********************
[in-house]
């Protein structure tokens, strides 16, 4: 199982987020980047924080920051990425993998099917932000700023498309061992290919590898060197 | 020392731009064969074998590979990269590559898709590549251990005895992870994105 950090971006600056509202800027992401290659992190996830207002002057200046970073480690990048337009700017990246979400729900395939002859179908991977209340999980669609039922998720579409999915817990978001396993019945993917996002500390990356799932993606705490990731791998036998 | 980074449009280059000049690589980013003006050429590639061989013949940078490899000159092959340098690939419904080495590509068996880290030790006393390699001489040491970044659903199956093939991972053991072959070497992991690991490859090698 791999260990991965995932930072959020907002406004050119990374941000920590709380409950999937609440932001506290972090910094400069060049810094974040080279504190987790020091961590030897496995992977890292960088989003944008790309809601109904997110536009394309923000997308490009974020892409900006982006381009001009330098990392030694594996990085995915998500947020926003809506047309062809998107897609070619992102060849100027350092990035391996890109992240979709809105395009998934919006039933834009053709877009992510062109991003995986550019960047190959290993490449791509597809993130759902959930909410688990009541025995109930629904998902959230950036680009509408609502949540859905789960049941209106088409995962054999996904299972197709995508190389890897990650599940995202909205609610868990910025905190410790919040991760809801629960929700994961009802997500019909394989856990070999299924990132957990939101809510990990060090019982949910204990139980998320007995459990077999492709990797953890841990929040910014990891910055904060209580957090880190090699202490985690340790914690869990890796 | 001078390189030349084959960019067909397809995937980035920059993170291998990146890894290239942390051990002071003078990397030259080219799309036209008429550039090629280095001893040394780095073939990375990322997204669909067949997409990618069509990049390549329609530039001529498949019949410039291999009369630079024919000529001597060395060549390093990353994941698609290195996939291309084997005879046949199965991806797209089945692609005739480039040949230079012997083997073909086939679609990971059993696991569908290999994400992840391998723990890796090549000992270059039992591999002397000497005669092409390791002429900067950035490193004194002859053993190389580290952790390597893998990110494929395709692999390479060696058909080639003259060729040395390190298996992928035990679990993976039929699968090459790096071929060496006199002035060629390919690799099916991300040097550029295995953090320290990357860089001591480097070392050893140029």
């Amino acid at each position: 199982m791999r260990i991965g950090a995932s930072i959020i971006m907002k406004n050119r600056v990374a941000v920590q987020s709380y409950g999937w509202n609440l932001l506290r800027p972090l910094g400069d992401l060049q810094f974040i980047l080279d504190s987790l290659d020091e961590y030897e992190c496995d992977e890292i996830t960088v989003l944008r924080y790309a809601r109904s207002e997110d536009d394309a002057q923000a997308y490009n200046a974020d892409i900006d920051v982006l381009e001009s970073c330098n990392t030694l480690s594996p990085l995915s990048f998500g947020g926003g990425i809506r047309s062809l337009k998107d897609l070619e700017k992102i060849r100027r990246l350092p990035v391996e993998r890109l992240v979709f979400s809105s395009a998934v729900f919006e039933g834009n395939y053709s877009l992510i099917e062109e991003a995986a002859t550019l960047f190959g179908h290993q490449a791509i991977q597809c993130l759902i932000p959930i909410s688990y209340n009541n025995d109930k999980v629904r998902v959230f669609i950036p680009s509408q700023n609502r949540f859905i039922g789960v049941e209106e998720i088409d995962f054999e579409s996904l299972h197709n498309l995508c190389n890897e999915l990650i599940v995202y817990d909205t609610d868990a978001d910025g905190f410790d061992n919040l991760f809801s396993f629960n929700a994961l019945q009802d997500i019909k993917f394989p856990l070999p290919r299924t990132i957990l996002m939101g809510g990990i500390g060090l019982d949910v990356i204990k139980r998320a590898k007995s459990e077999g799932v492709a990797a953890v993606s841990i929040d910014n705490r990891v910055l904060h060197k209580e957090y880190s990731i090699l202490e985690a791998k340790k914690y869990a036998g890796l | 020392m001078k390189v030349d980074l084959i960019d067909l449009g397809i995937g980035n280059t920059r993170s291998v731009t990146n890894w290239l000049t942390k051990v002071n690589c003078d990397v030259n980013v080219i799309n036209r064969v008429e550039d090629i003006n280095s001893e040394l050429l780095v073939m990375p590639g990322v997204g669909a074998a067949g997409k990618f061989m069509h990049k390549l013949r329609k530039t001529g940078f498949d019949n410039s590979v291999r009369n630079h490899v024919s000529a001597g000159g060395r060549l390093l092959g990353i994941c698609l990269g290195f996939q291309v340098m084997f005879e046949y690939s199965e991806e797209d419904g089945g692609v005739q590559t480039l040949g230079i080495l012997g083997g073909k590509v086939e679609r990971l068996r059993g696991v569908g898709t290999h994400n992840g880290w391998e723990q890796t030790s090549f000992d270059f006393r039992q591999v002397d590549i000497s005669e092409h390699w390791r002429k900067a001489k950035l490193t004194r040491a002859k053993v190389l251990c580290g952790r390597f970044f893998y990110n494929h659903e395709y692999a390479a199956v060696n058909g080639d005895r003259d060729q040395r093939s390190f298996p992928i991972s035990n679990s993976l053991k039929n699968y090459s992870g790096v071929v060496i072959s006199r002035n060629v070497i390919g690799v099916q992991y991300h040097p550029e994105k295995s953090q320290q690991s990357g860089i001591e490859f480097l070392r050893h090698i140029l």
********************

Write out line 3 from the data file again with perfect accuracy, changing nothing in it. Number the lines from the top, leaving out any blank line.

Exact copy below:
């Amino acid at each position: 199982m791999r260990i991965g950090a995932s930072i959020i971006m907002k406004n050119r600056v990374a941000v920590q987020s709380y409950g999937w509202n609440l932001l506290r800027p972090l910094g400069d992401l060049q810094f974040i980047l080279d504190s987790l290659d020091e961590y030897e992190c496995d992977e890292i996830t960088v989003l944008r924080y790309a809601r109904s207002e997110d536009d394309a002057q923000a997308y490009n200046a974020d892409i900006d920051v982006l381009e001009s970073c330098n990392t030694l480690s594996p990085l995915s990048f998500g947020g926003g990425i809506r047309s062809l337009k998107d897609l070619e700017k992102i060849r100027r990246l350092p990035v391996e993998r890109l992240v979709f979400s809105s395009a998934v729900f919006e039933g834009n395939y053709s877009l992510i099917e062109e991003a995986a002859t550019l960047f190959g179908h290993q490449a791509i991977q597809c993130l759902i932000p959930i909410s688990y209340n009541n025995d109930k999980v629904r998902v959230f669609i950036p680009s509408q700023n609502r949540f859905i039922g789960v049941e209106e998720i088409d995962f054999e579409s996904l299972h197709n498309l995508c190389n890897e999915l990650i599940v995202y817990d909205t609610d868990a978001d910025g905190f410790d061992n919040l991760f809801s396993f629960n929700a994961l019945q009802d997500i019909k993917f394989p856990l070999p290919r299924t990132i957990l996002m939101g809510g990990i500390g060090l019982d949910v990356i204990k139980r998320a590898k007995s459990e077999g799932v492709a990797a953890v993606s841990i929040d910014n705490r990891v910055l904060h060197k209580e957090y880190s990731i090699l202490e985690a791998k340790k914690y869990a036998g890796l | 020392m001078k390189v030349d980074l084959i960019d067909l449009g397809i995937g980035n280059t920059r993170s291998v731009t990146n890894w290239l000049t942390k051990v002071n690589c003078d990397v030259n980013v080219i799309n036209r064969v008429e550039d090629i003006n280095s001893e040394l050429l780095v073939m990375p590639g990322v997204g669909a074998a067949g997409k990618f061989m069509h990049k390549l013949r329609k530039t001529g940078f498949d019949n410039s590979v291999r009369n630079h490899v024919s000529a001597g000159g060395r060549l390093l092959g990353i994941c698609l990269g290195f996939q291309v340098m084997f005879e046949y690939s199965e991806e797209d419904g089945g692609v005739q590559t480039l040949g230079i080495l012997g083997g073909k590509v086939e679609r990971l068996r059993g696991v569908g898709t290999h994400n992840g880290w391998e723990q890796t030790s090549f000992d270059f006393r039992q591999v002397d590549i000497s005669e092409h390699w390791r002429k900067a001489k950035l490193t004194r040491a002859k053993v190389l251990c580290g952790r390597f970044f893998y990110n494929h659903e395709y692999a390479a199956v060696n058909g080639d005895r003259d060729q040395r093939s390190f298996p992928i991972s035990n679990s993976l053991k039929n699968y090459s992870g790096v071929v060496i072959s006199r002035n060629v070497i390919g690799v099916q992991y991300h040097p550029e994105k295995s953090q320290q690991s990357g860089i001591e490859f480097l070392r050893h090698i140029l």